It is clearly important to prevent this kind of situation and be able to cure it—but does that imply a common resolution process at European level? First of all, a bail-in system is now in place everywhere in Europe which is considered to be the main available instrument to help solve such situations. But it’s entirely possible to have a bail-in system without a unified supervision and resolution system: non-eurozone countries such as the UK and Sweden testify to that. The objective of the bail-in system is to make sure that no state intervention will happen in the future. But if that works, there is no need for a common resolution process, except perhaps for very large pan-European institutions (a specific issue I will examine later).2

At its most general level, the stated objective of the banking union has been to reduce or eliminate the mutual dependency of banks and states. But that dependency is largely natural: banks are sensitive to the economic health of their country. Another issue is that banks have bought huge quantities of government bonds from their country of origin (sometimes under pressure). But that situation largely results from misguided regulation, notably the fact that government bonds issued by European countries are, even today, all weighted 0. This zero weighting is in tension with the idea that there is no significant fiscal solidarity between those countries, and in this respect a European banking union does not change anything. A large part of this situation could be reduced by adapting the prudential rules, but the problem here is that those weightings are decided at European level. Although weighting the bonds at the European level makes sense in theory, unfortunately it appears to be politically impossible to differentiate the weightings between the various borrower states.

Finally, it is said that Europe can help to secure a country’s banks if solidarity between the deposit guarantee schemes is introduced. But what banks’ customers in the countries under attack generally fear is not primarily the health of their banks, but their country’s exit from the eurozone—and no one can ever guarantee that their deposits will maintain their value in euros if a country leaves the eurozone. Besides, for the time being solidarity between deposit guarantee schemes is missing from the banking union proposals. Many countries, Germany above all, are extremely reluctant to contemplate solidarity at that level.

National Banks, European Technocracy

A similar set of problems emerges in considering the role a banking union would play in prevention and supervision. A banking union means that the European supervisor is responsible for actively preventing banking crises that can occur anywhere in the union (more precisely, in the eurozone). In the case of banks with predominantly national importance (as is most often the case), the supervisory role of the banking union can only be justified if local supervisors are less capable than a European supervisor of carrying out their tasks—presumably because local supervisors would be too “sensitive” to the local situation. But this has not been shown. In fact, there are good reasons to doubt Frankfurt’s ability to monitor banks in nineteen countries with different laws and languages—and, in addition, to impose measures that locals will not perceive as a violent aggression by foreign technocrats. The same is of course true in case of resolution: in 2017 the Italian government intervened with taxpayer money, though the banks involved were not major European institutions (Monte dei Paschi di Siena was the largest), because the implementation of the mechanical rules would have ruined too many small investors and, in the view of public authorities, would have hurt the whole Italian banking system.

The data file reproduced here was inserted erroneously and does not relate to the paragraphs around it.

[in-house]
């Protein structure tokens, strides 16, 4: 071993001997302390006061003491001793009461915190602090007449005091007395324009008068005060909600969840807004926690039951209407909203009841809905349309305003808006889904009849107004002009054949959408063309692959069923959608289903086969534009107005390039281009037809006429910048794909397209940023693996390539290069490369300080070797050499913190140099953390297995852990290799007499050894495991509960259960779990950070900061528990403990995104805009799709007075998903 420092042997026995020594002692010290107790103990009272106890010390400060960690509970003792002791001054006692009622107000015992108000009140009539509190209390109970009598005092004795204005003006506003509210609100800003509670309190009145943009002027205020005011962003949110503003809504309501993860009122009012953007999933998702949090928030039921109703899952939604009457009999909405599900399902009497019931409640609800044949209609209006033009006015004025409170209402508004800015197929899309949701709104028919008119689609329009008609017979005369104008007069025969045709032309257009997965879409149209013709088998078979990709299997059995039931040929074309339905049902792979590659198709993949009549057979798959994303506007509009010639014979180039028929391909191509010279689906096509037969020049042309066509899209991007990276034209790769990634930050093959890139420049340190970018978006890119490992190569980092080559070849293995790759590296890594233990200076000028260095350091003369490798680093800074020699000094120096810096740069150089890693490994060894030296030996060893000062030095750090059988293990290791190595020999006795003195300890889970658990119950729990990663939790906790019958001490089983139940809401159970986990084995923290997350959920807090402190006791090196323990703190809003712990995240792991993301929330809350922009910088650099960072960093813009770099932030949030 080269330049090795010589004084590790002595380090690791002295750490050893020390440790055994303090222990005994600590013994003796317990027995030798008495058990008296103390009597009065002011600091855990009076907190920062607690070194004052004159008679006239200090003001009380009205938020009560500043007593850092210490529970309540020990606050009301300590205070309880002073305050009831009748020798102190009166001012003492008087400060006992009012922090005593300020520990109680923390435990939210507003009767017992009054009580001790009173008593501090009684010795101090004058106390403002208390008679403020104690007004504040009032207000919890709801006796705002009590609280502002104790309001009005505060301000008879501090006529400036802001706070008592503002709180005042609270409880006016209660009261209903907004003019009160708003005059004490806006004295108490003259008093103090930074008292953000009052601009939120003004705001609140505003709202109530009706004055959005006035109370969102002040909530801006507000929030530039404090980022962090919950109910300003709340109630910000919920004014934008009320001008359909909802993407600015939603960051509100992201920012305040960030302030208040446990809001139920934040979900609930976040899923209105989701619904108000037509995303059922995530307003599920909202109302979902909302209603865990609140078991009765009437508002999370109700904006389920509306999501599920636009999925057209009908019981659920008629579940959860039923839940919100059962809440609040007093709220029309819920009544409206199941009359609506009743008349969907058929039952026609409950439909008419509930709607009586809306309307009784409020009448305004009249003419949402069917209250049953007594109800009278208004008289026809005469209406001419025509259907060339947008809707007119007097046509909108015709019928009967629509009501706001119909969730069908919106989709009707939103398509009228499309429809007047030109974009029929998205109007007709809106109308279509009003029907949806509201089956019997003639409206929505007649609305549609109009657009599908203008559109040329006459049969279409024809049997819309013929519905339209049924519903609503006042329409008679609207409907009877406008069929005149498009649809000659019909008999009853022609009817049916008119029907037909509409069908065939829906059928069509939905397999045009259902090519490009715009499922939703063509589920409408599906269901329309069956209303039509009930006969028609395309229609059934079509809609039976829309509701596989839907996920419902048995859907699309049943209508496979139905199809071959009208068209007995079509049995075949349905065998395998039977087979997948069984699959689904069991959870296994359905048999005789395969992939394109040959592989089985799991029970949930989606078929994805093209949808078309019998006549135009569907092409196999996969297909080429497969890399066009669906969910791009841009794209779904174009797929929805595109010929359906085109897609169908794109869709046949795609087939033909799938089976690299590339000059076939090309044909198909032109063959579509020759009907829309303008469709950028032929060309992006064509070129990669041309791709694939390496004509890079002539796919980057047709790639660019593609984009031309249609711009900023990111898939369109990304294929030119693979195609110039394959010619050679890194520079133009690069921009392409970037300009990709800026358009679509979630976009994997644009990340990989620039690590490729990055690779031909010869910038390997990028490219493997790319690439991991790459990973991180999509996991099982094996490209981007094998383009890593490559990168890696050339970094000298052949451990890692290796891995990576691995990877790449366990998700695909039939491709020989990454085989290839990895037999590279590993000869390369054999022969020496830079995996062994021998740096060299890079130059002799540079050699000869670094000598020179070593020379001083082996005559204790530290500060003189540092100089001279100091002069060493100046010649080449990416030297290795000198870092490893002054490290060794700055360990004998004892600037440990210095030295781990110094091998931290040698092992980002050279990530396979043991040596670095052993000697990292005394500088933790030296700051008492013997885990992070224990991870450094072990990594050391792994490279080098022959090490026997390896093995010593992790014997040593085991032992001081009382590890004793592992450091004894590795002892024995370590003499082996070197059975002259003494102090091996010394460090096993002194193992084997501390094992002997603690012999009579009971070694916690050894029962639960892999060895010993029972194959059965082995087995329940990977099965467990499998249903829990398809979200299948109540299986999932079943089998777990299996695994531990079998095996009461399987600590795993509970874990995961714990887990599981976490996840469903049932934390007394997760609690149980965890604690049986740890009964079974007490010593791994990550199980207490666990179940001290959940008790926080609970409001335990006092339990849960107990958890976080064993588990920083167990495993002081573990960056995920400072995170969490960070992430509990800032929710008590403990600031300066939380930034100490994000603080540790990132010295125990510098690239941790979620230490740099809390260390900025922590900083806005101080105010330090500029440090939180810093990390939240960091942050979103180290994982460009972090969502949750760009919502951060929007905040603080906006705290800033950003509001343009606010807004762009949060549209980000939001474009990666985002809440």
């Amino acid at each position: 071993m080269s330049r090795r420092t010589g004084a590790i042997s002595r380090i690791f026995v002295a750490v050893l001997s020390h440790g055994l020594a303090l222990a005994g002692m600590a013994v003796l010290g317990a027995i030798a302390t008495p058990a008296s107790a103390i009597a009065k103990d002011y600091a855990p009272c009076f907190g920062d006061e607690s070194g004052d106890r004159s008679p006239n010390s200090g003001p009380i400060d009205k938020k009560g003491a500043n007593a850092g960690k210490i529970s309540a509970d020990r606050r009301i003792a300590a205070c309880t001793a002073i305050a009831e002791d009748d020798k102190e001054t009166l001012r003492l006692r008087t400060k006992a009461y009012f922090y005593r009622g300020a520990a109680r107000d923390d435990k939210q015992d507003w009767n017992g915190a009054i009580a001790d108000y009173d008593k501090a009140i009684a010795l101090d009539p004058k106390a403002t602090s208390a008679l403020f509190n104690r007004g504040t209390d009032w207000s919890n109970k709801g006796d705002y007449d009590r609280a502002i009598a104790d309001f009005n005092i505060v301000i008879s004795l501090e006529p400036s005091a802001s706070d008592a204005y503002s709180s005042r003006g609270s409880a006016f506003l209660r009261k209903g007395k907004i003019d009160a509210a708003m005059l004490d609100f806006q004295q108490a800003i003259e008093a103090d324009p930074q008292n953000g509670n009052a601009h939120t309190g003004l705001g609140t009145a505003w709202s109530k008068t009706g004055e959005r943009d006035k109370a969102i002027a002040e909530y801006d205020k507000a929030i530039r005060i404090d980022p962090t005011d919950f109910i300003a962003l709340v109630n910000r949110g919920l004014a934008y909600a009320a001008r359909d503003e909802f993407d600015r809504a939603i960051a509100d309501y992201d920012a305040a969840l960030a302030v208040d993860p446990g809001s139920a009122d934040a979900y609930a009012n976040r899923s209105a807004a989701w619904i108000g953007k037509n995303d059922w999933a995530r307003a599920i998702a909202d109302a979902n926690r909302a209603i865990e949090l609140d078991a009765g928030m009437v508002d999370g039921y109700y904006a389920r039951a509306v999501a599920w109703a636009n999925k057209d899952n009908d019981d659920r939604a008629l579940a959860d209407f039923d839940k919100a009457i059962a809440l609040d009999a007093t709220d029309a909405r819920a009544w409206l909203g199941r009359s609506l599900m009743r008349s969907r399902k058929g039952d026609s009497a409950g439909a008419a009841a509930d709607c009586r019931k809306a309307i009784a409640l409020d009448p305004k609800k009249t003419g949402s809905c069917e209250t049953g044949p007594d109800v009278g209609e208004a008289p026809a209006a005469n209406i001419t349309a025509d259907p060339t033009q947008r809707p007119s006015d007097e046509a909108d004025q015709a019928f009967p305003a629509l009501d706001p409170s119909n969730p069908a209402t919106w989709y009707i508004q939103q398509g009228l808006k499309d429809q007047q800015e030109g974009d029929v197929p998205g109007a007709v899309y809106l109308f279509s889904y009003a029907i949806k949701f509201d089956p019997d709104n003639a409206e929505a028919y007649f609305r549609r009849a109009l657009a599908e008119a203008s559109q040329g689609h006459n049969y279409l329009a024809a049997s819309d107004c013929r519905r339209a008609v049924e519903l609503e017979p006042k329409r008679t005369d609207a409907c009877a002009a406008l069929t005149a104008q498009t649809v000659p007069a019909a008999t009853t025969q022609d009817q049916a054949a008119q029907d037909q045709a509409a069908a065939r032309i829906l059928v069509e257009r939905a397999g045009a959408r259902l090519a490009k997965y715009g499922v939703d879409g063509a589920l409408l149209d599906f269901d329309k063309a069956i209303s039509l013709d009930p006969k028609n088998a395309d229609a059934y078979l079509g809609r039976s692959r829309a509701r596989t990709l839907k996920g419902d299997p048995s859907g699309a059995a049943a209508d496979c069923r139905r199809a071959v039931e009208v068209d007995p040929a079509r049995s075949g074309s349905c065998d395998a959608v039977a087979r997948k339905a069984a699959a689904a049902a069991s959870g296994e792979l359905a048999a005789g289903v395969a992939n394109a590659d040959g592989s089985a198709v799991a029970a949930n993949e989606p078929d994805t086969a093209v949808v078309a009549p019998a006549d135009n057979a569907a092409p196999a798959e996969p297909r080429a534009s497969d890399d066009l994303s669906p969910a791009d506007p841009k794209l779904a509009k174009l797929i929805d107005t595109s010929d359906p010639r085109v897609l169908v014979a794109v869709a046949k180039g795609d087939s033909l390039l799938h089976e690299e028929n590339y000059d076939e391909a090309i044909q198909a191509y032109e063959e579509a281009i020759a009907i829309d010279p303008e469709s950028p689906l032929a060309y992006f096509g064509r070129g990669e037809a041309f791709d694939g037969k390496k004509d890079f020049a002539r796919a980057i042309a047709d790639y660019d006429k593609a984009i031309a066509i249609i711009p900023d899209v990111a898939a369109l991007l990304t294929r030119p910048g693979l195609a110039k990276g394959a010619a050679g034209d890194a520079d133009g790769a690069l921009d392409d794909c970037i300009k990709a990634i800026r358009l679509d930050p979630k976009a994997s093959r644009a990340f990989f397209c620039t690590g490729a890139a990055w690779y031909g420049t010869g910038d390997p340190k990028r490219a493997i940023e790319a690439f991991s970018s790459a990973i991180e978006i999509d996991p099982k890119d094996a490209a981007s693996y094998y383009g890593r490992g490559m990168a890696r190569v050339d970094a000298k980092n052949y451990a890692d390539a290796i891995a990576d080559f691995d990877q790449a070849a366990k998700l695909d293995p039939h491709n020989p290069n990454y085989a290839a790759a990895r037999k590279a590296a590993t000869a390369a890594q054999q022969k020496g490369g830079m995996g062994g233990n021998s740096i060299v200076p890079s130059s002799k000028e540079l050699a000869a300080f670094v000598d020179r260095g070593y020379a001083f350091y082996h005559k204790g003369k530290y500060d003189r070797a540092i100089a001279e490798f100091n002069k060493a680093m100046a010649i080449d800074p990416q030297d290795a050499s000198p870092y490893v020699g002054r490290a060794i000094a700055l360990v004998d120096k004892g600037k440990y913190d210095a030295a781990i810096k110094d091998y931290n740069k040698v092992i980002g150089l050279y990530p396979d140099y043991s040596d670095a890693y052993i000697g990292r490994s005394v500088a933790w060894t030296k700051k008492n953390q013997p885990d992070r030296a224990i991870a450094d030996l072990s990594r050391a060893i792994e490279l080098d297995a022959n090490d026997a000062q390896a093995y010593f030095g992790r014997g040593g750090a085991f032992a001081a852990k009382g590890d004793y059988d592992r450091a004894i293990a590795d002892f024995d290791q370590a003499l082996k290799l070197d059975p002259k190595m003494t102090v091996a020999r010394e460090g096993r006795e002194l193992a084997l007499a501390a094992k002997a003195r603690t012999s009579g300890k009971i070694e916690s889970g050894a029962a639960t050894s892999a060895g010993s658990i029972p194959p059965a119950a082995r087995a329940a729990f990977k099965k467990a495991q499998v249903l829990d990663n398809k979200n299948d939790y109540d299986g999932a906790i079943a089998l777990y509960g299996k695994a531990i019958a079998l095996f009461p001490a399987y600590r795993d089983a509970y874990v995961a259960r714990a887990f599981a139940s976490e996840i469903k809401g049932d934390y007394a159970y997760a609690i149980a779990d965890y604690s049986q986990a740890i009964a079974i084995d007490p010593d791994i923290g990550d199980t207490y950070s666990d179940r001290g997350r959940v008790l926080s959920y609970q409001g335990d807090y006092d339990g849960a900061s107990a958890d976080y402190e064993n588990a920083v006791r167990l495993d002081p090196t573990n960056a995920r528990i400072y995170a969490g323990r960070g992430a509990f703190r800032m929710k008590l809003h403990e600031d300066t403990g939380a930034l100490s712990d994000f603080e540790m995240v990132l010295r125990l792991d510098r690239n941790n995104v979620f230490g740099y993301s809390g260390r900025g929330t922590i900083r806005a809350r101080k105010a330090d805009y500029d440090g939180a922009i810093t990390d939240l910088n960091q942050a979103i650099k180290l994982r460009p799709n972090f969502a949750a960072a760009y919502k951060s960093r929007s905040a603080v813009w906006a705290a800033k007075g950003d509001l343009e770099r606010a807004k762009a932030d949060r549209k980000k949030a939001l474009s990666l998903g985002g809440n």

Moreover, the de facto result of entrusting supervision to the banking union is to put banking policy itself in the union’s hands, and that represents a major transfer of sovereignty. The result, however, is that the banking dimension is transferred to the union while the management of the national economy is left in the hands of each state. The supervision of banks becomes federalized in a context that is not otherwise federal in the economic and political senses. On the other hand, we do have experience of European supervision in the case of states—the euro convergence criteria or the Maastricht criteria—and it is not good. There, too, only some of the tools are transferred to the European level, and the others remain at the level of national responsibility. The process leaves the political responsibility at national level, while transferring significant powers to a technocracy and relieving local authorities of that responsibility. In Europe the only democratically responsible political powers and the only living political debate are at national level. Elections at the European Parliament are made on the basis of national political considerations and political parties.